Night fell. It had been a long day. I thought I was ready for the still and the quiet.
Ash Wednesday. The plunging into Lent. My community of believers doesn’t observe Lent. I have a newborn, not even three weeks old. My older son needs to be in bed when services begin at a local house of worship. I am tired. Really tired. The soot from the fronds of last year’s palms never found a temporary home on my forehead this year. Perhaps, instead, I’ll learn to drown in grace.
In the late hours of such a blessed Wednesday, lost in the new and old thoughts swirling in my head, clarity broke through. Surrender. Lent is a lesson in letting go.
Isn’t it always, really, about surrender? Shouldn’t it be?
Second son, cradled in my arms, sweetly suckling. First son, across the hall, gently clutching a beloved bear in safe slumber. Mama, sitting in the dark, alone with my prayers. It’s always in the still and quiet that I am most aware of the battles I’m fighting. My constant, always-there enemy?
What I can’t get back. It is a losing battle.
As is true with the first, so it is also true with the second; time passes too quickly. I can’t confine it with my fences of comfort. Hours old so quickly becomes days old. Days become months. Lumps forming in my throat keep me from willingly acknowledging what months become. In a space where the only sound is of husband and sons breathing, the cries that pierce are borne from my heart. I pinch my eyes against the illuminating truth. Why, when truth strikes like lightning, must I stumble around in a season of blindness? Again I hear it. Surrender. The harshness of the consonants clang and echo. Surrender. Surrender. Surrender.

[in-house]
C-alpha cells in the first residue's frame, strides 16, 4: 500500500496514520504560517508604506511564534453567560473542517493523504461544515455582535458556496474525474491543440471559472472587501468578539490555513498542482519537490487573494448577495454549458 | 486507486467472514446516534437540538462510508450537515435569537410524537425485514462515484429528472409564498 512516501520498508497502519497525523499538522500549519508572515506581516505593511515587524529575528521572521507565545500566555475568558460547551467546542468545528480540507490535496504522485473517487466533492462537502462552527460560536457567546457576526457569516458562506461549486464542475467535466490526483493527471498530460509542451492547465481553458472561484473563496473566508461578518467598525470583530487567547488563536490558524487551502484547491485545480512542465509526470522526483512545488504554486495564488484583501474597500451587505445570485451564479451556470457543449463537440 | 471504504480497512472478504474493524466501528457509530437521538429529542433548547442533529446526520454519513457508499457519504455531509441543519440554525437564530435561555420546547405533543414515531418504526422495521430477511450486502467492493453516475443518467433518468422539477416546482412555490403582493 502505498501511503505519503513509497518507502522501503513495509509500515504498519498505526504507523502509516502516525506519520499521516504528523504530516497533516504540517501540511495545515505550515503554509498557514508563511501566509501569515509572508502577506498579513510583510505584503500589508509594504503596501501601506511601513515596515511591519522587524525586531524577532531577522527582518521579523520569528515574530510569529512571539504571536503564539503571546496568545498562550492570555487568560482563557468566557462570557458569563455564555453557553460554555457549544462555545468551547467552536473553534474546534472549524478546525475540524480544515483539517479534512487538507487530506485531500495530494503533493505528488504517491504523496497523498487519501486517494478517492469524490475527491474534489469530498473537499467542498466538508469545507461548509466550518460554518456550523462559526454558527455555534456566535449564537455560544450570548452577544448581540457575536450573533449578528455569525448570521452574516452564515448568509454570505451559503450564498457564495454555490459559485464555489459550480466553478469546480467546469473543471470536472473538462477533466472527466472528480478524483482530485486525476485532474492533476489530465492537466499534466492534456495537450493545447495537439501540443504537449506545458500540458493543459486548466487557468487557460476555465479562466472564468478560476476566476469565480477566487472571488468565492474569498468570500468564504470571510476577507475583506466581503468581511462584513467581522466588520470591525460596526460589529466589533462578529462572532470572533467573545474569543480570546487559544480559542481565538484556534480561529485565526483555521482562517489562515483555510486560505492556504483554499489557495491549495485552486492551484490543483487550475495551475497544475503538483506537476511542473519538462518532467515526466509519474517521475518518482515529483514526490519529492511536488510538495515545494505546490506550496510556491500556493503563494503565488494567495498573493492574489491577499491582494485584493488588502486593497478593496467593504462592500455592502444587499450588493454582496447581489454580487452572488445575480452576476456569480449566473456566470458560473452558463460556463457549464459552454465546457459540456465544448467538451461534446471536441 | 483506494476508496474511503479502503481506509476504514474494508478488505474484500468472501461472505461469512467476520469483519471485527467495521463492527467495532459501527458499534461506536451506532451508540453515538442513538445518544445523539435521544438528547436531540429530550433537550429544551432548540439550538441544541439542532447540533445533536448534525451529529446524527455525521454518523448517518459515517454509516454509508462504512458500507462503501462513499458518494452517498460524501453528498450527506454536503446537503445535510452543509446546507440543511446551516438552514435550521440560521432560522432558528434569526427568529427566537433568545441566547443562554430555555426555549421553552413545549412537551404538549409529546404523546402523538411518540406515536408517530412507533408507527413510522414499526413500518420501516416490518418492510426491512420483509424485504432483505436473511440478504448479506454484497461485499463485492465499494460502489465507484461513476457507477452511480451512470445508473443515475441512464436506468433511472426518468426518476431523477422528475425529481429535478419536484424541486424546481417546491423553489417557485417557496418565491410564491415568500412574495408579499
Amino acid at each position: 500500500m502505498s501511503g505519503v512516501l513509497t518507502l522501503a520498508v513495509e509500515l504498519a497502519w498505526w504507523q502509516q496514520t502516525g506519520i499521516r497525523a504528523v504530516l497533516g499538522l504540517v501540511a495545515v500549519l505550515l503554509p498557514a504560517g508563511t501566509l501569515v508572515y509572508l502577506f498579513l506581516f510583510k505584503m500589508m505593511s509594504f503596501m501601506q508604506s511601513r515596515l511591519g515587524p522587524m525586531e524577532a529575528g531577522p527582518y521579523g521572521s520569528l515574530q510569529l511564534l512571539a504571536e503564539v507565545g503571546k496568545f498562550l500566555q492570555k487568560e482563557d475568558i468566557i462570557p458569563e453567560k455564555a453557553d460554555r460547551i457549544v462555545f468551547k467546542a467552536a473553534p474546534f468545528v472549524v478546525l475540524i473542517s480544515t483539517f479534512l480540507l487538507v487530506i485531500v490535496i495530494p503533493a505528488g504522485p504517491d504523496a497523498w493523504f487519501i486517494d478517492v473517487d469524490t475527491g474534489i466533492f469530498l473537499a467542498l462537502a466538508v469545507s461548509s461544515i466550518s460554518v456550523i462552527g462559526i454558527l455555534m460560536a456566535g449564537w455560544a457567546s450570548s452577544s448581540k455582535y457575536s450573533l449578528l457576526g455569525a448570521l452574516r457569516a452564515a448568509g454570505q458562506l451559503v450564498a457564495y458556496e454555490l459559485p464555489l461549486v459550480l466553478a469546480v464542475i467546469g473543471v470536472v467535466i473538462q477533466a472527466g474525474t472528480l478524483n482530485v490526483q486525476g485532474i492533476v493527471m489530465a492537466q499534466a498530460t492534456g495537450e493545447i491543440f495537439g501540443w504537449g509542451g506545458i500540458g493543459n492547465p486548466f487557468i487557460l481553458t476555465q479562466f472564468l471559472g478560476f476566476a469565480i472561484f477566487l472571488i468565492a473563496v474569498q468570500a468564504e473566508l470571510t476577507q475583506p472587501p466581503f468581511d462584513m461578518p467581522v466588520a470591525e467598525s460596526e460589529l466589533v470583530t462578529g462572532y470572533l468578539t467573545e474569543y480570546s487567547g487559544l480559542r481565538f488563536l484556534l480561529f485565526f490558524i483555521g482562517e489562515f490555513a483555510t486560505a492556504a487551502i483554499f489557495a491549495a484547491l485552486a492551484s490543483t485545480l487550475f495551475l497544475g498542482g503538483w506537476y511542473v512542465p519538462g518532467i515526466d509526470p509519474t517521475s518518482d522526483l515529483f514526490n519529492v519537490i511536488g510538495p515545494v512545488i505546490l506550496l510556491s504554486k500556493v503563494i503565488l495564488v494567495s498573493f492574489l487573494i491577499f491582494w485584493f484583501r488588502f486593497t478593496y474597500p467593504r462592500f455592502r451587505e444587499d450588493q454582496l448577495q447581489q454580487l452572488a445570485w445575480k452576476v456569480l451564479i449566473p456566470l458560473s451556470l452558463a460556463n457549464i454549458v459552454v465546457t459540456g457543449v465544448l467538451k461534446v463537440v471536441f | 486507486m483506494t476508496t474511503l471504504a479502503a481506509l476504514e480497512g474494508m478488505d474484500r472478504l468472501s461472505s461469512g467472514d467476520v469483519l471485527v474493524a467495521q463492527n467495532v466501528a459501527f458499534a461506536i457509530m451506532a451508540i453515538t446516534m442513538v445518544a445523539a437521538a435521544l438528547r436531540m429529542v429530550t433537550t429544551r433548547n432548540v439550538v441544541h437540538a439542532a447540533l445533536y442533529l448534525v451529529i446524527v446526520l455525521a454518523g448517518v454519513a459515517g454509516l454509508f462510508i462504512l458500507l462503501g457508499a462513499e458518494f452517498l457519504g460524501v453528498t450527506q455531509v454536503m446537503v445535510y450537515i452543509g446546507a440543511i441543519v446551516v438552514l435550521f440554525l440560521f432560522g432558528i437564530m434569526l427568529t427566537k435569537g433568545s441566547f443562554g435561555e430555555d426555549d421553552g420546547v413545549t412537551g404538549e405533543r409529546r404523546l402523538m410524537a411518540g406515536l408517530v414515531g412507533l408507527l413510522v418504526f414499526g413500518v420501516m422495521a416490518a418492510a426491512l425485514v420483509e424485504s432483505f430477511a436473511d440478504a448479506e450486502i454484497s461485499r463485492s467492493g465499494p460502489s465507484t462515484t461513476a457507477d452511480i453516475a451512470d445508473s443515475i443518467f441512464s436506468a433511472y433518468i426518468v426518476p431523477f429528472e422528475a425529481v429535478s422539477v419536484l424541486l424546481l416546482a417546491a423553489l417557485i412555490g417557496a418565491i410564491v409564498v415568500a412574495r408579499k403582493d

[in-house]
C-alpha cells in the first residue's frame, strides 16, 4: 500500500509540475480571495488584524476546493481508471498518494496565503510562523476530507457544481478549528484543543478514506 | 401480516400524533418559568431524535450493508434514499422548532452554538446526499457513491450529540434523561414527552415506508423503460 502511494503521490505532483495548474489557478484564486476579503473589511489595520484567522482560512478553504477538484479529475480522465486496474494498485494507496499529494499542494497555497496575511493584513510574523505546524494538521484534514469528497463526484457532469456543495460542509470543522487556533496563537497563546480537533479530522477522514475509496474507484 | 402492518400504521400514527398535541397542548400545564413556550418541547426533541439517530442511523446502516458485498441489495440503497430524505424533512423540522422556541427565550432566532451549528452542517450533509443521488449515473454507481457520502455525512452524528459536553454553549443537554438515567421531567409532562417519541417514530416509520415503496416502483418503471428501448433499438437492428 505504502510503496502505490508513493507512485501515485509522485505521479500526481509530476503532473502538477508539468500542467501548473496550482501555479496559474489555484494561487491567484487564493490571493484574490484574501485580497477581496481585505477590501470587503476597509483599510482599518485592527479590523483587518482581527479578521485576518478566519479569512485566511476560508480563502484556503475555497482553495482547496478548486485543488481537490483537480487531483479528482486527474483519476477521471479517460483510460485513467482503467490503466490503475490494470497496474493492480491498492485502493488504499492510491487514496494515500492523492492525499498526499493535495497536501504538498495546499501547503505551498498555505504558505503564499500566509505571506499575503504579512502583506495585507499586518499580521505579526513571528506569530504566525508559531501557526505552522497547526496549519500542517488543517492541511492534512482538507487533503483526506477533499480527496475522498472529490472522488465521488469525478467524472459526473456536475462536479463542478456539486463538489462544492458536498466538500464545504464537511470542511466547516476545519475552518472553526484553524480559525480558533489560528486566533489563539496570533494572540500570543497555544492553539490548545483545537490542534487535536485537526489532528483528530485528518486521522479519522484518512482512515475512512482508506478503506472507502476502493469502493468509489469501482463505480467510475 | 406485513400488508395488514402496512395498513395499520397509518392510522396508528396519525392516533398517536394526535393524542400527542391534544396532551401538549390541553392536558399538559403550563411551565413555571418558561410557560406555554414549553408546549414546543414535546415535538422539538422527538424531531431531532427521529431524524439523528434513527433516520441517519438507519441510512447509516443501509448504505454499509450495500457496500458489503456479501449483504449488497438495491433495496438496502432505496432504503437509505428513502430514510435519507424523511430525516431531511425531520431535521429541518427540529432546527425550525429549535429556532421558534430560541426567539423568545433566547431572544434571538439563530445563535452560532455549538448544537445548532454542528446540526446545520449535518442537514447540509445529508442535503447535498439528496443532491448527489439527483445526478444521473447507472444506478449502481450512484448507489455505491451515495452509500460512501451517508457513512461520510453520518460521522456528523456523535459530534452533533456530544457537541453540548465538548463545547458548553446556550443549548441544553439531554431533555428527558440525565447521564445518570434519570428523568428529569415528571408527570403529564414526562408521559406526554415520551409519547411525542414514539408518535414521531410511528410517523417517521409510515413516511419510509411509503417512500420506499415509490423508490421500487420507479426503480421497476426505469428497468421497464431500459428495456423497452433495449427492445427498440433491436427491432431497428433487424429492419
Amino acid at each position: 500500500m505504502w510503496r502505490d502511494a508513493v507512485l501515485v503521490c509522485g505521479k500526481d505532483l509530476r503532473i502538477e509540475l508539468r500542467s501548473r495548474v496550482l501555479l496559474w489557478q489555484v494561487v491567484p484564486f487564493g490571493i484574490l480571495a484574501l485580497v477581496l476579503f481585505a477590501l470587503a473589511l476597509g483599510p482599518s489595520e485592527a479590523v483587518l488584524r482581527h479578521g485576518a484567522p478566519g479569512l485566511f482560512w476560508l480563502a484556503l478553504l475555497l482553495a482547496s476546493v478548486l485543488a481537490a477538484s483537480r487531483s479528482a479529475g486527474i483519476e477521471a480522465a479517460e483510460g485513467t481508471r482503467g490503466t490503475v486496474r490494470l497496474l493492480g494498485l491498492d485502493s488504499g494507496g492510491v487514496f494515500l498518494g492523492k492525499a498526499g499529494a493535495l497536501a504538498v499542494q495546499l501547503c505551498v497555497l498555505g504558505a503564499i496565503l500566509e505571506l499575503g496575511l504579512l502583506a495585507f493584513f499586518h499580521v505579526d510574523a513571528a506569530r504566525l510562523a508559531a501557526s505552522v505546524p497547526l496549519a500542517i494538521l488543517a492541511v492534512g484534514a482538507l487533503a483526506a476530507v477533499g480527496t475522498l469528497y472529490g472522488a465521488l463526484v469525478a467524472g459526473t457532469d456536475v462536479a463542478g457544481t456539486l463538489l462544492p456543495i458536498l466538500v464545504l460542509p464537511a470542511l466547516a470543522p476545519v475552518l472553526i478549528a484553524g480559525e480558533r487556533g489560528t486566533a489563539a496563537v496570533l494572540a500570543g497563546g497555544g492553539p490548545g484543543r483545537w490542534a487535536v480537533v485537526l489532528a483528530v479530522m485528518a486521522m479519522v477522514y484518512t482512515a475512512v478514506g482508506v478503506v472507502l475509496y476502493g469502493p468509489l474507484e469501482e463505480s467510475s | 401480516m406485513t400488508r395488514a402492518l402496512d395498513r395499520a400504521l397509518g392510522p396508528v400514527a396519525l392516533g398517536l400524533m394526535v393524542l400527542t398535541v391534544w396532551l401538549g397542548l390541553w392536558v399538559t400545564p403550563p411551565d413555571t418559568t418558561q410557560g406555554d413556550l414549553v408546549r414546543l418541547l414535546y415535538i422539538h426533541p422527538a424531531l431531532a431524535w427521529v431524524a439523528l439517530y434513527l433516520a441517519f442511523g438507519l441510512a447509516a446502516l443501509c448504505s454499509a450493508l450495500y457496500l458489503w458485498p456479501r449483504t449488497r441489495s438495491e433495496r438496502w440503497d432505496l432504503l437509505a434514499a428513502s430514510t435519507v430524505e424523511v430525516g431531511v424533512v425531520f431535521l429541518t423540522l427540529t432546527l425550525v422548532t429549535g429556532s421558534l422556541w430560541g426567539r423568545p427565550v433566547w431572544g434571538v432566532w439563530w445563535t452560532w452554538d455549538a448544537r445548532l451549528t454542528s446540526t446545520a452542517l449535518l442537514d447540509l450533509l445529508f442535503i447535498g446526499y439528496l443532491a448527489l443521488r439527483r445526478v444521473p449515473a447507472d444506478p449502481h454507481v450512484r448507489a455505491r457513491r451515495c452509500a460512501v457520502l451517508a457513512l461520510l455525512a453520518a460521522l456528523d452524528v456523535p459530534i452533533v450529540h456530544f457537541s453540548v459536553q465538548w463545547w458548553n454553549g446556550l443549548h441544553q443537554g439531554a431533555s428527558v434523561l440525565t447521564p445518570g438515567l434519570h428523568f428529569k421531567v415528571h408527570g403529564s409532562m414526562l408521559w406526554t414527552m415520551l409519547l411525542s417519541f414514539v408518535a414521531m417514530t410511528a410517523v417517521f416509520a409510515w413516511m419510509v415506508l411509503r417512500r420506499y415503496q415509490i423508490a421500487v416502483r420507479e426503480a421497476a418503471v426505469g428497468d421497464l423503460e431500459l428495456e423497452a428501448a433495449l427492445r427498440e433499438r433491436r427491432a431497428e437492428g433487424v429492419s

Surrender. It hurts. It humbles. It harrows.
Surrender? I don’t want to.
How does any mother do it? How did she do it? She, the one who carried Him–carried advent–within her. She, the one for whom the Lenten season lingered for 33 years. She, the one who watched, from both painfully near and far, as He put on flesh to dwell with us, and die before us, so that the Father would also raise us. She, a mother who surrendered. And so must I.
Lent. Letting go because He never lets go.
My heart, made white by the crimson that stained Calvary, is my flag of surrender. Only Christ can take the filthy rag-heart within me and make it white. I choose to raise it up again in surrender–a pure flag-heart where His Spirit rushes in to unfurl. How is it that in surrendering my soul soars?
In my brokenness, my failings, my hanging on to what I can’t, I come to this season, drowning in grace.